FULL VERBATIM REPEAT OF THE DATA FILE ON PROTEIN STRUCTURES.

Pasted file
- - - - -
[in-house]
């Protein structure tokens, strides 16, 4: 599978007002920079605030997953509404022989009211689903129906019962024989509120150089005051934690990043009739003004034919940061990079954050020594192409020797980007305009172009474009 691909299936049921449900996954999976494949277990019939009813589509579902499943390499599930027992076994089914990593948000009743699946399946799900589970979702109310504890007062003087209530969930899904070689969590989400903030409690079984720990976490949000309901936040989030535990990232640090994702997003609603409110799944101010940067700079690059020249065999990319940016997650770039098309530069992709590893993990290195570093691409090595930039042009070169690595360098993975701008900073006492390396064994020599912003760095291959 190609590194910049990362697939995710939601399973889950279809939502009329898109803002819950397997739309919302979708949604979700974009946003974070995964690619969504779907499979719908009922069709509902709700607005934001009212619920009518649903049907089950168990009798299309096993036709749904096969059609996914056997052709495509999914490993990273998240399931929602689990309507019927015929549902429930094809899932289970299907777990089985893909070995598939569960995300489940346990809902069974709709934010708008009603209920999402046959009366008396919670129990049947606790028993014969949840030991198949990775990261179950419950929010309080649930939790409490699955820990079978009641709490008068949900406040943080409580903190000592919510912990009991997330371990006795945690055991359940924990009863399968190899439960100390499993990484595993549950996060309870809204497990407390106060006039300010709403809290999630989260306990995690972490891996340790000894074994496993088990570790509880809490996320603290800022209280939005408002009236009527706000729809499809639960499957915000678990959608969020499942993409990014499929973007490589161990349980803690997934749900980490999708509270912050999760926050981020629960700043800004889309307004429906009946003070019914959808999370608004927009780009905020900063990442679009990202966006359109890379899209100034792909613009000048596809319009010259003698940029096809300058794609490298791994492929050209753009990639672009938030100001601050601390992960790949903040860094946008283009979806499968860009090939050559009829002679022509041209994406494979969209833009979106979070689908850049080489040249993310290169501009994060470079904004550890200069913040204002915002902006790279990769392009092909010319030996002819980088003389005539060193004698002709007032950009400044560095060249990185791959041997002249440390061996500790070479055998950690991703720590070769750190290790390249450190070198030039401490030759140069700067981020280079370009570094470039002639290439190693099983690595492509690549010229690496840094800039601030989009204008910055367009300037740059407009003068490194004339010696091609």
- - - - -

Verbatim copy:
[in-house]
């Protein structure tokens, strides 16, 4: 599978007002920079605030997953509404022989009211689903129906019962024989509120150089005051934690990043009739003004034919940061990079954050020594192409020797980007305009172009474009 691909299936049921449900996954999976494949277990019939009813589509579902499943390499599930027992076994089914990593948000009743699946399946799900589970979702109310504890007062003087209530969930899904070689969590989400903030409690079984720990976490949000309901936040989030535990990232640090994702997003609603409110799944101010940067700079690059020249065999990319940016997650770039098309530069992709590893993990290195570093691409090595930039042009070169690595360098993975701008900073006492390396064994020599912003760095291959 190609590194910049990362697939995710939601399973889950279809939502009329898109803002819950397997739309919302979708949604979700974009946003974070995964690619969504779907499979719908009922069709509902709700607005934001009212619920009518649903049907089950168990009798299309096993036709749904096969059609996914056997052709495509999914490993990273998240399931929602689990309507019927015929549902429930094809899932289970299907777990089985893909070995598939569960995300489940346990809902069974709709934010708008009603209920999402046959009366008396919670129990049947606790028993014969949840030991198949990775990261179950419950929010309080649930939790409490699955820990079978009641709490008068949900406040943080409580903190000592919510912990009991997330371990006795945690055991359940924990009863399968190899439960100390499993990484595993549950996060309870809204497990407390106060006039300010709403809290999630989260306990995690972490891996340790000894074994496993088990570790509880809490996320603290800022209280939005408002009236009527706000729809499809639960499957915000678990959608969020499942993409990014499929973007490589161990349980803690997934749900980490999708509270912050999760926050981020629960700043800004889309307004429906009946003070019914959808999370608004927009780009905020900063990442679009990202966006359109890379899209100034792909613009000048596809319009010259003698940029096809300058794609490298791994492929050209753009990639672009938030100001601050601390992960790949903040860094946008283009979806499968860009090939050559009829002679022509041209994406494979969209833009979106979070689908850049080489040249993310290169501009994060470079904004550890200069913040204002915002902006790279990769392009092909010319030996002819980088003389005539060193004698002709007032950009400044560095060249990185791959041997002249440390061996500790070479055998950690991703720590070769750190290790390249450190070198030039401490030759140069700067981020280079370009570094470039002639290439190693099983690595492509690549010229690496840094800039601030989009204008910055367009300037740059407009003068490194004339010696091609």